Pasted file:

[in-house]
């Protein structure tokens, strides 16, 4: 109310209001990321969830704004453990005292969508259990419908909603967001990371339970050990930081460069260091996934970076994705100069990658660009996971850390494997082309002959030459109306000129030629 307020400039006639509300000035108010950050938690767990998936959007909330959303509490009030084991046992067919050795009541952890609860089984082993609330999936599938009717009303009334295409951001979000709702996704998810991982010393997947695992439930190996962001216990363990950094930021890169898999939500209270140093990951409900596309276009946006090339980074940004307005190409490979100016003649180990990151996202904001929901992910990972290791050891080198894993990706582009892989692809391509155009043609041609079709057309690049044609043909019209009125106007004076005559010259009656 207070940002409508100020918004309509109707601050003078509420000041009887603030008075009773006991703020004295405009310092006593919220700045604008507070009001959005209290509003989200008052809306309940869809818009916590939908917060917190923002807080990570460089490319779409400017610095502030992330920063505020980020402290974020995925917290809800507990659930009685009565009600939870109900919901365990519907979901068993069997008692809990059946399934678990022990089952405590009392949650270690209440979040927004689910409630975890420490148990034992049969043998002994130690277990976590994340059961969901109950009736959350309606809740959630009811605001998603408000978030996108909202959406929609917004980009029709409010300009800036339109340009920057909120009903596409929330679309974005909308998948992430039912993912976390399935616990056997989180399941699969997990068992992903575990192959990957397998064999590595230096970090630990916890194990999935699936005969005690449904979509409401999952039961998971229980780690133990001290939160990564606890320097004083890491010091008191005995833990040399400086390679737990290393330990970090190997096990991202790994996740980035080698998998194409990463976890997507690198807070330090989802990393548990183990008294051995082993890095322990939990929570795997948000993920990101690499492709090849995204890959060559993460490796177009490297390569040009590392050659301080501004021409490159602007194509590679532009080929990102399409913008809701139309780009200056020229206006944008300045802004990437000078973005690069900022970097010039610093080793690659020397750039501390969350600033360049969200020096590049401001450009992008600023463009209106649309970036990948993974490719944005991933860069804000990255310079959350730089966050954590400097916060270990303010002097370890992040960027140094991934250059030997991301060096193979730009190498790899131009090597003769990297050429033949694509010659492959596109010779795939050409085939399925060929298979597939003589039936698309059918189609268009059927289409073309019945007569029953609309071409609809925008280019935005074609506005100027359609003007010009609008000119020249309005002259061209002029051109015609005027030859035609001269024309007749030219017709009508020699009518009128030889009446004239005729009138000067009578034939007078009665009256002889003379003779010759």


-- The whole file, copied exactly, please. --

[in-house]
């Protein structure tokens, strides 16, 4: 109310209001990321969830704004453990005292969508259990419908909603967001990371339970050990930081460069260091996934970076994705100069990658660009996971850390494997082309002959030459109306000129030629 307020400039006639509300000035108010950050938690767990998936959007909330959303509490009030084991046992067919050795009541952890609860089984082993609330999936599938009717009303009334295409951001979000709702996704998810991982010393997947695992439930190996962001216990363990950094930021890169898999939500209270140093990951409900596309276009946006090339980074940004307005190409490979100016003649180990990151996202904001929901992910990972290791050891080198894993990706582009892989692809391509155009043609041609079709057309690049044609043909019209009125106007004076005559010259009656 207070940002409508100020918004309509109707601050003078509420000041009887603030008075009773006991703020004295405009310092006593919220700045604008507070009001959005209290509003989200008052809306309940869809818009916590939908917060917190923002807080990570460089490319779409400017610095502030992330920063505020980020402290974020995925917290809800507990659930009685009565009600939870109900919901365990519907979901068993069997008692809990059946399934678990022990089952405590009392949650270690209440979040927004689910409630975890420490148990034992049969043998002994130690277990976590994340059961969901109950009736959350309606809740959630009811605001998603408000978030996108909202959406929609917004980009029709409010300009800036339109340009920057909120009903596409929330679309974005909308998948992430039912993912976390399935616990056997989180399941699969997990068992992903575990192959990957397998064999590595230096970090630990916890194990999935699936005969005690449904979509409401999952039961998971229980780690133990001290939160990564606890320097004083890491010091008191005995833990040399400086390679737990290393330990970090190997096990991202790994996740980035080698998998194409990463976890997507690198807070330090989802990393548990183990008294051995082993890095322990939990929570795997948000993920990101690499492709090849995204890959060559993460490796177009490297390569040009590392050659301080501004021409490159602007194509590679532009080929990102399409913008809701139309780009200056020229206006944008300045802004990437000078973005690069900022970097010039610093080793690659020397750039501390969350600033360049969200020096590049401001450009992008600023463009209106649309970036990948993974490719944005991933860069804000990255310079959350730089966050954590400097916060270990303010002097370890992040960027140094991934250059030997991301060096193979730009190498790899131009090597003769990297050429033949694509010659492959596109010779795939050409085939399925060929298979597939003589039936698309059918189609268009059927289409073309019945007569029953609309071409609809925008280019935005074609506005100027359609003007010009609008000119020249309005002259061209002029051109015609005027030859035609001269024309007749030219017709009508020699009518009128030889009446004239005729009138000067009578034939007078009665009256002889003379003779010759």